We’ve been listening to our own experts here at TPD – our friends, clients, colleagues and families! Our survey results are starting to show some clear focus areas, which are consistent across regions of the country as well as age groups. A full 45% of our respondents indicated that flexible spaces, which could accommodate different activities and people at different times of the day would be something they would consider for their homes in the future.
We’re eight weeks into the pandemic, and what used to feel strange is starting to feel a little normal, which is even stranger. At TPD, we’ve been working remotely, visiting construction sites after hours, and coming up with new strategies to help us work effectively with clients, vendors, and contractors. This transition has been made easier because part of the intent of this firm is to allow for flexibility: we’ve been working from home when we needed to for years. But we still miss seeing folks. We miss having coffee or a glass of wine with each other, being able to work together with the amazing contractors who build what our clients dream, and being able to sit around a table together with a big roll of trace and just sketch out what we are thinking. In short, we miss the conversations.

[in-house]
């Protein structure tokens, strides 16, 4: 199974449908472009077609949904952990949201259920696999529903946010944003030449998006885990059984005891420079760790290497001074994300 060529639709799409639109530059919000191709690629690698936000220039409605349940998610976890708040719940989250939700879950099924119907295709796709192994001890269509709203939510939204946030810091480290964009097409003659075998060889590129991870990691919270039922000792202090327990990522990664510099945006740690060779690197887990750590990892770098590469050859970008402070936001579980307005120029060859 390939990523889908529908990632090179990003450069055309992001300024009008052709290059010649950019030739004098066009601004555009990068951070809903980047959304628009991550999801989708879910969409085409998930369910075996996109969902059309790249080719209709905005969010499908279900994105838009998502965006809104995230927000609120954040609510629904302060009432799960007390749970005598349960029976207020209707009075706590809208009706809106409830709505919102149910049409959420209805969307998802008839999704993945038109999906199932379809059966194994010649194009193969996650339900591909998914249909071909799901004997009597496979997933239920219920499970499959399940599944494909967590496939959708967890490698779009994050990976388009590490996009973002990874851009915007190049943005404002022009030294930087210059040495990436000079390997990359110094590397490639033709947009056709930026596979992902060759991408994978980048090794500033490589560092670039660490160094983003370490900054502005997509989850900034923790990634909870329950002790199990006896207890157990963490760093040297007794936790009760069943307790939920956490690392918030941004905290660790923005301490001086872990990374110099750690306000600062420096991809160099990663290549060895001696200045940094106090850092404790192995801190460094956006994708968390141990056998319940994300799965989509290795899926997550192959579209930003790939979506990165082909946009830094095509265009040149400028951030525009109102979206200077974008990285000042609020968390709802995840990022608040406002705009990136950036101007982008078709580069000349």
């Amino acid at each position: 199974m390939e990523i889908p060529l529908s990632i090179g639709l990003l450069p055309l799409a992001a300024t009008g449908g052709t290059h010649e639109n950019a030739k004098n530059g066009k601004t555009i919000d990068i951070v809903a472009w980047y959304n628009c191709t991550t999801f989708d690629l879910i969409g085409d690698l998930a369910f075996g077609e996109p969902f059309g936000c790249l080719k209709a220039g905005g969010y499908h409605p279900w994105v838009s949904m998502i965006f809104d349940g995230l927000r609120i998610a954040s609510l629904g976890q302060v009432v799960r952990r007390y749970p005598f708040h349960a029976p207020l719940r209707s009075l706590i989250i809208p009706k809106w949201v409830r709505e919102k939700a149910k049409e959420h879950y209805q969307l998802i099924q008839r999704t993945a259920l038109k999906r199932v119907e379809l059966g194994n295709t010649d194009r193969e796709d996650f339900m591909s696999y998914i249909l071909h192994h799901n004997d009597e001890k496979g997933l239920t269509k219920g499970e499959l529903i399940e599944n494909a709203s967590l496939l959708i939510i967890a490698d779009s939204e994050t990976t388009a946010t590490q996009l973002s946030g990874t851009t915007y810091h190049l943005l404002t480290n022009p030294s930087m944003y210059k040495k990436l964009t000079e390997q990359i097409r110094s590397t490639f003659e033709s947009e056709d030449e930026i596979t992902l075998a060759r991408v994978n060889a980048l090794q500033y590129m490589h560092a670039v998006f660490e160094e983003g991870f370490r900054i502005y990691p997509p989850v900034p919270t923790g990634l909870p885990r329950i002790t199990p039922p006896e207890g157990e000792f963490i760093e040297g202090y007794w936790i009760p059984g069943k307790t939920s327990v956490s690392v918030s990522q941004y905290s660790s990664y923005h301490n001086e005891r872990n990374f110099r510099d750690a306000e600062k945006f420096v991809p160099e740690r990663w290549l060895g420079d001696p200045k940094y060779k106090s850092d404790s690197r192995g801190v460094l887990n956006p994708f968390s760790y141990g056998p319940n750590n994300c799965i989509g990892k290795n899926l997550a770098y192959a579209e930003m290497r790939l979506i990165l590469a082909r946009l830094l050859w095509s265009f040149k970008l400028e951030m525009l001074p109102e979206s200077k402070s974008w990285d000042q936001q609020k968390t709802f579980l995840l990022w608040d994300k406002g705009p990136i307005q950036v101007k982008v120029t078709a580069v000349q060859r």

For us, conversations are learning opportunities that help us do our work better. In that spirit, we’ve launched a short survey on the website, accessible here. The goal is to talk to as many people as possible, all over the country, and find out how their houses are holding up with the extra demands placed on them right now.
I was just on my weekly call with a small group of architects from all over the country, a group organized through the EntreArchitect network. We have been meeting every Wednesday via Zoom for years, and I am so lucky to call this talented, thoughtful, funny, smart and devoted group of people colleagues, and more importantly, friends. (As a side note, anyone who believes that remote communication is always a poor substitute for in-person community building, this group’s success proves the opposite.) On our Wednesday call, one of our members said something that struck me: “Last week, everything changed.” And that’s true across the board. Everything has changed for our country, for our families, for our systems, and for our health. It’s changed for our habits, our social patterns, our work and our homes.